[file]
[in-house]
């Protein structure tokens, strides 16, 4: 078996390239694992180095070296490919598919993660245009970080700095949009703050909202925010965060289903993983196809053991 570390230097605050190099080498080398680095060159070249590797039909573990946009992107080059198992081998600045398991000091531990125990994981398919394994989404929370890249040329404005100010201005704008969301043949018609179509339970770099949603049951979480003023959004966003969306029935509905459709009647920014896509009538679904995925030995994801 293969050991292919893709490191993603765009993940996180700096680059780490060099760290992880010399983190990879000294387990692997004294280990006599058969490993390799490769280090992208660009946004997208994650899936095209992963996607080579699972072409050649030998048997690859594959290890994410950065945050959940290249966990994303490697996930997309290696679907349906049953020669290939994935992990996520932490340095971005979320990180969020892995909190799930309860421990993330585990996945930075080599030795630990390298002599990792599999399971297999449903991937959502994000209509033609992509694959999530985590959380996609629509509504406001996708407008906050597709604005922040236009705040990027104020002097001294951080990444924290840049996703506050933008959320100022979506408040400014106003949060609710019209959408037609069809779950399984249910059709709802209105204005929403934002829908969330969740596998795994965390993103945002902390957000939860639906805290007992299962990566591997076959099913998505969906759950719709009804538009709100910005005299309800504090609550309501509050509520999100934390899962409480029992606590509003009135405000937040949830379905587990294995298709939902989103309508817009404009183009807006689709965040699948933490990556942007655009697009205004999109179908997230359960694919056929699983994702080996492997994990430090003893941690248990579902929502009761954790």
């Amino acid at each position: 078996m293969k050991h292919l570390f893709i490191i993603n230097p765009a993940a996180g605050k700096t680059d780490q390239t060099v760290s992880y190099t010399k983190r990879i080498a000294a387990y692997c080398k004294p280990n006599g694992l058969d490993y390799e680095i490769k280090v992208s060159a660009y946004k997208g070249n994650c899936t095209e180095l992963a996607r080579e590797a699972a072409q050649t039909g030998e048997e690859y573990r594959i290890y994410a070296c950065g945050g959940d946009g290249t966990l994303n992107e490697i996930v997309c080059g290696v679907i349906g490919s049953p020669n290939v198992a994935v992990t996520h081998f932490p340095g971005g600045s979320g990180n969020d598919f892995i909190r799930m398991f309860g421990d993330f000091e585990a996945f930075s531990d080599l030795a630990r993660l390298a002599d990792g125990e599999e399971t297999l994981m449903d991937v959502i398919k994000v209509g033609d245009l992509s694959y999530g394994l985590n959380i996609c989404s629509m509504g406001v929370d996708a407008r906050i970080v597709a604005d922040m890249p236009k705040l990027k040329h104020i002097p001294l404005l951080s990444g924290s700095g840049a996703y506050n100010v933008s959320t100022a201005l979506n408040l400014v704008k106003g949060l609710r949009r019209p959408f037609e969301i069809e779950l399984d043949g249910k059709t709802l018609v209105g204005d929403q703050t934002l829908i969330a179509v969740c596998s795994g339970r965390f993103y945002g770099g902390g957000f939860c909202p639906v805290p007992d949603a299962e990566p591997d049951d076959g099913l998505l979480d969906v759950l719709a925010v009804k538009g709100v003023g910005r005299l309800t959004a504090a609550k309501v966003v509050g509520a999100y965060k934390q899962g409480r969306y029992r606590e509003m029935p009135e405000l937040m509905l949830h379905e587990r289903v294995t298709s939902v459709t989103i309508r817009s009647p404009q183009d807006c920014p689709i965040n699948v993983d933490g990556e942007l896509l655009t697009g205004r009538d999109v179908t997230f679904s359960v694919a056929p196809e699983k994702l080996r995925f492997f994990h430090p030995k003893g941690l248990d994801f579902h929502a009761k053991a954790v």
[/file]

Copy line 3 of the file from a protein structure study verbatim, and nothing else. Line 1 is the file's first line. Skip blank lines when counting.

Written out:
């Amino acid at each position: 078996m293969k050991h292919l570390f893709i490191i993603n230097p765009a993940a996180g605050k700096t680059d780490q390239t060099v760290s992880y190099t010399k983190r990879i080498a000294a387990y692997c080398k004294p280990n006599g694992l058969d490993y390799e680095i490769k280090v992208s060159a660009y946004k997208g070249n994650c899936t095209e180095l992963a996607r080579e590797a699972a072409q050649t039909g030998e048997e690859y573990r594959i290890y994410a070296c950065g945050g959940d946009g290249t966990l994303n992107e490697i996930v997309c080059g290696v679907i349906g490919s049953p020669n290939v198992a994935v992990t996520h081998f932490p340095g971005g600045s979320g990180n969020d598919f892995i909190r799930m398991f309860g421990d993330f000091e585990a996945f930075s531990d080599l030795a630990r993660l390298a002599d990792g125990e599999e399971t297999l994981m449903d991937v959502i398919k994000v209509g033609d245009l992509s694959y999530g394994l985590n959380i996609c989404s629509m509504g406001v929370d996708a407008r906050i970080v597709a604005d922040m890249p236009k705040l990027k040329h104020i002097p001294l404005l951080s990444g924290s700095g840049a996703y506050n100010v933008s959320t100022a201005l979506n408040l400014v704008k106003g949060l609710r949009r019209p959408f037609e969301i069809e779950l399984d043949g249910k059709t709802l018609v209105g204005d929403q703050t934002l829908i969330a179509v969740c596998s795994g339970r965390f993103y945002g770099g902390g957000f939860c909202p639906v805290p007992d949603a299962e990566p591997d049951d076959g099913l998505l979480d969906v759950l719709a925010v009804k538009g709100v003023g910005r005299l309800t959004a504090a609550k309501v966003v509050g509520a999100y965060k934390q899962g409480r969306y029992r606590e509003m029935p009135e405000l937040m509905l949830h379905e587990r289903v294995t298709s939902v459709t989103i309508r817009s009647p404009q183009d807006c920014p689709i965040n699948v993983d933490g990556e942007l896509l655009t697009g205004r009538d999109v179908t997230f679904s359960v694919a056929p196809e699983k994702l080996r995925f492997f994990h430090p030995k003893g941690l248990d994801f579902h929502a009761k053991a954790v």